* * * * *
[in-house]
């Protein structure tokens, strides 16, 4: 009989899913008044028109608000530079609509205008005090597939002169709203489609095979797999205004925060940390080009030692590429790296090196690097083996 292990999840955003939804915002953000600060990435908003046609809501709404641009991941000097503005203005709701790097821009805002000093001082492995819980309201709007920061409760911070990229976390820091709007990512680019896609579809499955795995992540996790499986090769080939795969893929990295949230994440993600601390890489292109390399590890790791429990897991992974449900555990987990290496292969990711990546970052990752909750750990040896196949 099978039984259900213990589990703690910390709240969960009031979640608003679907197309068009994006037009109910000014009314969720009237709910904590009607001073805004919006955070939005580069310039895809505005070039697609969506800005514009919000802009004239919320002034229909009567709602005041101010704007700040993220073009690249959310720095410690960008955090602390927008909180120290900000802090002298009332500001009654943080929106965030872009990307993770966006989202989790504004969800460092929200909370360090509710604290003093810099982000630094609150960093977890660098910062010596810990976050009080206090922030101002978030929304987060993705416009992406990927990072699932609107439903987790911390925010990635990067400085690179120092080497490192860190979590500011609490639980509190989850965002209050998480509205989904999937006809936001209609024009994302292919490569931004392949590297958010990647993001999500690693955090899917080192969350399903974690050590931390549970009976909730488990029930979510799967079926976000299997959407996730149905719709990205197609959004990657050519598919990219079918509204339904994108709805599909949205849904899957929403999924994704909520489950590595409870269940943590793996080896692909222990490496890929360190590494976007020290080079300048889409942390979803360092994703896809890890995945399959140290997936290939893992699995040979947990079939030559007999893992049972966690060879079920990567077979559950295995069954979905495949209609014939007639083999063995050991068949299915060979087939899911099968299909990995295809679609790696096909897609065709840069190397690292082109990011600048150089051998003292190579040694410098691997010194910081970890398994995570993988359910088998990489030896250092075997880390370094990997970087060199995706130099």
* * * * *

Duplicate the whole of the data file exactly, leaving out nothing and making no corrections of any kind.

[in-house]
């Protein structure tokens, strides 16, 4: 009989899913008044028109608000530079609509205008005090597939002169709203489609095979797999205004925060940390080009030692590429790296090196690097083996 292990999840955003939804915002953000600060990435908003046609809501709404641009991941000097503005203005709701790097821009805002000093001082492995819980309201709007920061409760911070990229976390820091709007990512680019896609579809499955795995992540996790499986090769080939795969893929990295949230994440993600601390890489292109390399590890790791429990897991992974449900555990987990290496292969990711990546970052990752909750750990040896196949 099978039984259900213990589990703690910390709240969960009031979640608003679907197309068009994006037009109910000014009314969720009237709910904590009607001073805004919006955070939005580069310039895809505005070039697609969506800005514009919000802009004239919320002034229909009567709602005041101010704007700040993220073009690249959310720095410690960008955090602390927008909180120290900000802090002298009332500001009654943080929106965030872009990307993770966006989202989790504004969800460092929200909370360090509710604290003093810099982000630094609150960093977890660098910062010596810990976050009080206090922030101002978030929304987060993705416009992406990927990072699932609107439903987790911390925010990635990067400085690179120092080497490192860190979590500011609490639980509190989850965002209050998480509205989904999937006809936001209609024009994302292919490569931004392949590297958010990647993001999500690693955090899917080192969350399903974690050590931390549970009976909730488990029930979510799967079926976000299997959407996730149905719709990205197609959004990657050519598919990219079918509204339904994108709805599909949205849904899957929403999924994704909520489950590595409870269940943590793996080896692909222990490496890929360190590494976007020290080079300048889409942390979803360092994703896809890890995945399959140290997936290939893992699995040979947990079939030559007999893992049972966690060879079920990567077979559950295995069954979905495949209609014939007639083999063995050991068949299915060979087939899911099968299909990995295809679609790696096909897609065709840069190397690292082109990011600048150089051998003292190579040694410098691997010194910081970890398994995570993988359910088998990489030896250092075997880390370094990997970087060199995706130099």